In a surprise move, the ethics arm of the American Bar Association (ABA) has decided not to propose to the wider body any changes to current regulations prohibiting non-lawyer ownership of law firms. The decision, reached during an ABA Commission on Ethics 20/20 meeting of 12 to 13 April, effectively shuts down the path towards liberalisation in the US legal sector that some practitioners had pushed for following the relaxation of ownership rules in the UK and Australia.
Founded in 2009, the Commission was given the specific task of conducting a thorough review of the ABA Model Rules of Professional Conduct. One of those rules – Rule 5.4 – prevents non-lawyers from participating in the ownership structures of law firms in order to maintain a separation between the world of business and that of traditional lawyers. By June 2011, the Commission had already rejected some forms of non-lawyer ownership that other countries permit, such as multidisciplinary practices; publicly traded law firms; and passive, external non-lawyer ownership or investment.
Following further consideration and study, the Commission released a discussion paper in December 2011 that described a limited form of court-regulated, non-lawyer ownership of law firms. Under that suggested framework, non-lawyers who were employed by law firms and assisted their lawyers in the provision of legal services would have been permitted to hold minority financial interests in those firms and share in their profits. The framework took a similar, but more restrictive, approach to a structure that has been permitted in the District of Columbia for more than 20 years.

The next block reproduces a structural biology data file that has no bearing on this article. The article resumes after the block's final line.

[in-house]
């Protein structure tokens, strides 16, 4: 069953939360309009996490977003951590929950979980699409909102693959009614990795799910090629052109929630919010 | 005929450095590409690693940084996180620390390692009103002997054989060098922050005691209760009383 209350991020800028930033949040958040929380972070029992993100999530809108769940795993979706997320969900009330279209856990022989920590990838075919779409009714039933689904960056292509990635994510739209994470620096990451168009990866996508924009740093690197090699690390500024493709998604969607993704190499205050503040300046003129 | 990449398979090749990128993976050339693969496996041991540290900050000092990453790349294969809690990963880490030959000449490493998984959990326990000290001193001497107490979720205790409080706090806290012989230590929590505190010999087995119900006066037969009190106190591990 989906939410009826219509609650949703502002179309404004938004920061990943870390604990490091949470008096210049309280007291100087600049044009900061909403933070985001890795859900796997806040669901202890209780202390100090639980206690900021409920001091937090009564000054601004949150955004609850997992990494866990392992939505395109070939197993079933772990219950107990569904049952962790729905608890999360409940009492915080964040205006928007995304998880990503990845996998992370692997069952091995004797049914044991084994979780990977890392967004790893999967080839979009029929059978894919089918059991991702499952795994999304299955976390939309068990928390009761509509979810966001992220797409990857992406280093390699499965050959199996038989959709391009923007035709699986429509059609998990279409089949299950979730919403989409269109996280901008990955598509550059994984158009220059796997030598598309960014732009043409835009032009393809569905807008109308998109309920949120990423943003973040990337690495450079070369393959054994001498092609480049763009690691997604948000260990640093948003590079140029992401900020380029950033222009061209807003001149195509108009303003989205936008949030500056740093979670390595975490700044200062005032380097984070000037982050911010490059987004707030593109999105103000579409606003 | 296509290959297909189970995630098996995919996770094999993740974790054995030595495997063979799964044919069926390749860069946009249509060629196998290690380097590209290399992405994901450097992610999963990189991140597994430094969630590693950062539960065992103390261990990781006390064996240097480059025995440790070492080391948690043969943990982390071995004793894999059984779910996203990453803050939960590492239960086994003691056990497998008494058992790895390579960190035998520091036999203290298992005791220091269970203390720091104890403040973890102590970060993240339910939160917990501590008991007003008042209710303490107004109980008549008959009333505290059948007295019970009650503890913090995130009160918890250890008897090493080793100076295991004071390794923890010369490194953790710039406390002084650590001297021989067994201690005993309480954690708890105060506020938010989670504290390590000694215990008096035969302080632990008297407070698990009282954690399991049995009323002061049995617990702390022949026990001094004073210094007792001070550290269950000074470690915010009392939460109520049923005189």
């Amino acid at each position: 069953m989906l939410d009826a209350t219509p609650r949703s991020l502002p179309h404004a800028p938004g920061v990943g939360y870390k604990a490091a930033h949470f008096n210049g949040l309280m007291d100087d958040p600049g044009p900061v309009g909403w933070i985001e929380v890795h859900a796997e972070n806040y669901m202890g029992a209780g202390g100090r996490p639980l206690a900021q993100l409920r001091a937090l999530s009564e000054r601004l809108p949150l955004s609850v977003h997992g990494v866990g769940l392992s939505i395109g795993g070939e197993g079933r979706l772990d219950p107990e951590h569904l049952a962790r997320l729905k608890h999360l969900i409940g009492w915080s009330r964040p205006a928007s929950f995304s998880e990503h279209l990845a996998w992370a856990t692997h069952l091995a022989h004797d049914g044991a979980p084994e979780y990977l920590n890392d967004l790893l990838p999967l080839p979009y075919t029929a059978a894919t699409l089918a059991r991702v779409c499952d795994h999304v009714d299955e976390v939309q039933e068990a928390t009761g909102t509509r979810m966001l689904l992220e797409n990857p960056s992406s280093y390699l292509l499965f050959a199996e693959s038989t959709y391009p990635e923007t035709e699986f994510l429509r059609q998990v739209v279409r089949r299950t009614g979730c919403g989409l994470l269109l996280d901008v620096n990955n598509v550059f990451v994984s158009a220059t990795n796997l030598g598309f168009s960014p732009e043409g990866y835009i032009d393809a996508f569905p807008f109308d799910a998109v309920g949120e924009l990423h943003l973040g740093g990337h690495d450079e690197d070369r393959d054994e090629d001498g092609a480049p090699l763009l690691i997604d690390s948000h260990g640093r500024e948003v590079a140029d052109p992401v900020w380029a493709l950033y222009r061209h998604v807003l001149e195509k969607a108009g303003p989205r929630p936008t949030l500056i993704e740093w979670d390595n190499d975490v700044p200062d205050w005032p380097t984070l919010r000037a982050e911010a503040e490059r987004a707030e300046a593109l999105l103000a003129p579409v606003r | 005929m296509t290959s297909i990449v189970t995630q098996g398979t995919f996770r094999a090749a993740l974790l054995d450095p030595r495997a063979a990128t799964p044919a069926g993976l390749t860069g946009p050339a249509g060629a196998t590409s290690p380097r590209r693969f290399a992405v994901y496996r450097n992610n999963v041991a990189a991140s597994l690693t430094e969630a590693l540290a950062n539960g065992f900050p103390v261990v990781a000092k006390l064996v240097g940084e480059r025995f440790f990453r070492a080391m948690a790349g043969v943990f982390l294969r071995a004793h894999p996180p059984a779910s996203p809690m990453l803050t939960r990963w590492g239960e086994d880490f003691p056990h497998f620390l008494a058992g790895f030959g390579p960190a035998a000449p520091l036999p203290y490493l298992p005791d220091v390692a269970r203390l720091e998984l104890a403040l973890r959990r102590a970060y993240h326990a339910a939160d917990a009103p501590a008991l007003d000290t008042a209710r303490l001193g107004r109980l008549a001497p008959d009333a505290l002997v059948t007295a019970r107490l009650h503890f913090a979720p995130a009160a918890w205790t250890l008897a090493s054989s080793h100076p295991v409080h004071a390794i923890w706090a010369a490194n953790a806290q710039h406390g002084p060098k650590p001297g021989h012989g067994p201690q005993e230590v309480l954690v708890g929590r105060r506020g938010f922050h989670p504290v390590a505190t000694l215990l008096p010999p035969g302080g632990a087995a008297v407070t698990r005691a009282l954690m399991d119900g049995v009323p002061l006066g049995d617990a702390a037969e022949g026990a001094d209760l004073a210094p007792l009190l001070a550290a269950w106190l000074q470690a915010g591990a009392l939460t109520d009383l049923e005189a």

However, in announcing the decision taken at the April meeting, Ethics 20/20 co-chairs Jamie S Gorelick and Michael Traynor said: ‘Since its creation, the Commission has undertaken a careful study of alternative law-practice structures. Based on the Commission’s extensive outreach, research, consultation, and the response of the profession, there does not appear to be a sufficient basis for recommending a change to ABA policy on non-lawyer ownership of law firms.’
They added: ‘The Commission considered the pros and cons – including thoughtful comments that the changes recommended in the discussion draft were both too modest and too expansive – and concluded that the case had not been made for proceeding, even with a form of non-lawyer ownership that is more limited than the DC model.’